The first thing you should do when addressing any pH problem is test your source water. This would be your tap water, or RO water for freshwater tanks, and your mixed saltwater for saltwater tanks. In most cases, your tank pH should be similar to that of your source water. If the pH of your tank matches your source water but is still higher than you would prefer, then you can switch your source water or add an acid to lower the pH of the source water. We recommend Seachem Acid Buffer. Every time you add water you should first mix in the acid buffer into the new water to drop the pH to your desired value so that the water going into the tank has the pH you want.
What causes a high pH and how to fix it?
If your tank pH is much higher than your source water then this is often caused by additives that raise pH or decorations that are raising pH. Read the labels of all the additives you are using to make sure they do not increase pH and make sure that there are no calcium-based decorations in the aquarium. This includes sea shells and aragonite gravel. If you find anything that could be raising the pH, stop using it and the pH will naturally drop over time.
What causes a low pH and how to fix it?
Just as with a pH that is too high, start by testing your source water. If your aquarium pH matches your source water but the pH is still lower than you like, consider adding a buffer to the water. For freshwater tanks, we recommend Seachem Alkaline Buffer. If your premixed saltwater has a pH that is lower than you would like, it is most likely not aerated well enough. Use a power head to stir and aerate the seawater to encourage the pH to go up. If the pH will still not go as high as you like then this is likely due to elevated carbon dioxide in the room you are mixing the saltwater in. Increasing ventilation in the room you are mixing seawater in will help to raise the pH. Once you have source water with a proper pH, start using it and this may solve your pH problem.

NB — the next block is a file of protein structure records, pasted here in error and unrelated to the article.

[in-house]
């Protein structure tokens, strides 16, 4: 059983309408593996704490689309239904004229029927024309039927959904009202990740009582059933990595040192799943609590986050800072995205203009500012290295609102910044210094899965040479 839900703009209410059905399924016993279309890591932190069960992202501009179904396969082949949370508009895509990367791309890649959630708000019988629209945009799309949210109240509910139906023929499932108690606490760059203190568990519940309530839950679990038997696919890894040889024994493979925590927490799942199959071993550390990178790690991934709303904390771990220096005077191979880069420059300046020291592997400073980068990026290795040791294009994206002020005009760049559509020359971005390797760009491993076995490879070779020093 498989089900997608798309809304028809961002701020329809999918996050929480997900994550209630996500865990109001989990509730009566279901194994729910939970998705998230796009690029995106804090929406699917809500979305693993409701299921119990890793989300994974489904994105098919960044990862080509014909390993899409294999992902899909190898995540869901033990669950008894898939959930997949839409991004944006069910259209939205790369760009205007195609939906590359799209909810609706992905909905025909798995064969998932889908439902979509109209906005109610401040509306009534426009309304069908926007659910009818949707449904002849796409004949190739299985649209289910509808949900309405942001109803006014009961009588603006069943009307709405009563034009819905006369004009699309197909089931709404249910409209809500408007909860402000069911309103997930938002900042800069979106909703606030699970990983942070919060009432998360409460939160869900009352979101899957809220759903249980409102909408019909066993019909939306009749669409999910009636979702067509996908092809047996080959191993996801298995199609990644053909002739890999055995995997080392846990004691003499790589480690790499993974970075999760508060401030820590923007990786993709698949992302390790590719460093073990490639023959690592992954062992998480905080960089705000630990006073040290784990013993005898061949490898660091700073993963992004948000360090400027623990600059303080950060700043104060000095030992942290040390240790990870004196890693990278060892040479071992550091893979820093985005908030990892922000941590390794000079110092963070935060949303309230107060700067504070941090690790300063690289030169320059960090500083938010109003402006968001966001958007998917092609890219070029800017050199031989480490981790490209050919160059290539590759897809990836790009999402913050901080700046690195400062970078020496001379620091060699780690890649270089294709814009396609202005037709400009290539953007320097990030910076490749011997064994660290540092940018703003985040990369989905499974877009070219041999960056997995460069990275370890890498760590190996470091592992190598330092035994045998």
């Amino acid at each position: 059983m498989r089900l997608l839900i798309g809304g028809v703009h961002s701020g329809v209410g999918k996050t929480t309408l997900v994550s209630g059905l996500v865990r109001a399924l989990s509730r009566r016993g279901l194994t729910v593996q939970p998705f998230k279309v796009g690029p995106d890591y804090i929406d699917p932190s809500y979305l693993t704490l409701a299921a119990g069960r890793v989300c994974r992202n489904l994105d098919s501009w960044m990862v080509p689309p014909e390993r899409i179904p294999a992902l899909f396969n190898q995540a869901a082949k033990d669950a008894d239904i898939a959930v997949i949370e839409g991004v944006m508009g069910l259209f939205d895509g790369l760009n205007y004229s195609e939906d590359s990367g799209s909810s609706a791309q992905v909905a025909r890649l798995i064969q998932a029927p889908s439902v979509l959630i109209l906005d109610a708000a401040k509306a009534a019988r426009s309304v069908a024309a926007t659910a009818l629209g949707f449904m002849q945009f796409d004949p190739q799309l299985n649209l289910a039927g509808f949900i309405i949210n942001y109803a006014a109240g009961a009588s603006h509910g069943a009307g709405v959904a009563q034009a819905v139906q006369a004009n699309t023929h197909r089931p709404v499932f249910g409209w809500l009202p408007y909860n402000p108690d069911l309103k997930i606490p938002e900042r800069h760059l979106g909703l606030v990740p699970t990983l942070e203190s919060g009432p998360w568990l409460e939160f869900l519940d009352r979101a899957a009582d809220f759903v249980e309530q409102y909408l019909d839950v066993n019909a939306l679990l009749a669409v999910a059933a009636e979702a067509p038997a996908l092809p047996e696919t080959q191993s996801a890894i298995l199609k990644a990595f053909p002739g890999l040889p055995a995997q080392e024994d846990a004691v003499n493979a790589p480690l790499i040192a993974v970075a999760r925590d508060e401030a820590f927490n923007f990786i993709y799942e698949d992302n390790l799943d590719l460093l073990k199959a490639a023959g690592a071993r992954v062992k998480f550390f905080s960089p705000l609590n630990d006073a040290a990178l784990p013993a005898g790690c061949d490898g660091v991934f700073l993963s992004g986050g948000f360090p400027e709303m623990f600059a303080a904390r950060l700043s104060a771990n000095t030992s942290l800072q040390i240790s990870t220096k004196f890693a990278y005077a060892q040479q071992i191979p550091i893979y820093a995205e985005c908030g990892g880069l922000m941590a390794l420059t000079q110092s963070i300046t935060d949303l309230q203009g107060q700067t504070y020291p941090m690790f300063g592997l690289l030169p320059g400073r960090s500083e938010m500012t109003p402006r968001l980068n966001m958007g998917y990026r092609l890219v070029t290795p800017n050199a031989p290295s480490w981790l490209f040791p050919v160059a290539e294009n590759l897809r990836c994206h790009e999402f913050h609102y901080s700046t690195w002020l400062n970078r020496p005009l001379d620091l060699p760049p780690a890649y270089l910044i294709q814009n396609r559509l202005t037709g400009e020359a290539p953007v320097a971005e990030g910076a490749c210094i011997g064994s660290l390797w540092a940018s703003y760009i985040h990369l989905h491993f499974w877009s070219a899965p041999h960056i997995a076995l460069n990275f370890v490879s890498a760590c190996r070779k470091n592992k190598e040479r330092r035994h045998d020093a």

If your source water has the pH you want and your tank pH is still low start by cleaning the tank. Detritus and organic waste will release acids as it decomposes and anaerobic bacteria that grow in many stagnate neglected areas of the aquariums’ sand/gravel will produce sulfuric acid. Do water changes with proper pH source water while vacuuming out as much of the detritus as you can. This can make a bigger effect on the aquarium's pH than most people think.
Once you are confident that the aquarium is clean and free of detritus, if your pH is still low then this is most likely due to excess carbon dioxide (CO2). CO2 comes when animals respire. This includes your fish as well as any people or animals living in your home. If you have a whole lot of fish, then it is likely that the CO2 is coming from the fish in the aquarium. Ventilating the aquarium will help to equalize the CO2 in the aquarium to that of your room. Removing glass lids, adding air pumps, pointing powerheads at the water surface, and using cooling fans to increase evaporation will all help to ventilate the aquarium and equalize the CO2 levels between the aquarium and your home’s air. However, this won’t do much good if the air in the room has really high CO2.
If your aquarium is in a room with high levels of CO2, it can lead to chronic low pH. There are a few things that can help with this:
In most cases addressing low pH from high household CO2 levels will require a multipronged approach where a combination of mitigation techniques will be needed.
- Opening windows when possible, using an air exchanger, and making sure you use the vent hood when cooking can help to reduce CO2 in your house.
- Refugiums and algae turf scrubbers will help with CO2 as algae remove CO2 as part of photosynthesis.
- Switching your reef aquarium supplements to products that boost pH such as Kalkwasser and Brightwell Aquatics Boost pH+.
- Put a CO2 scrubber on the air inlet of your protein skimmer. We offer an IceCap CO2 Scrubber and Two Little Fishies CO2 Scrubber Bundle.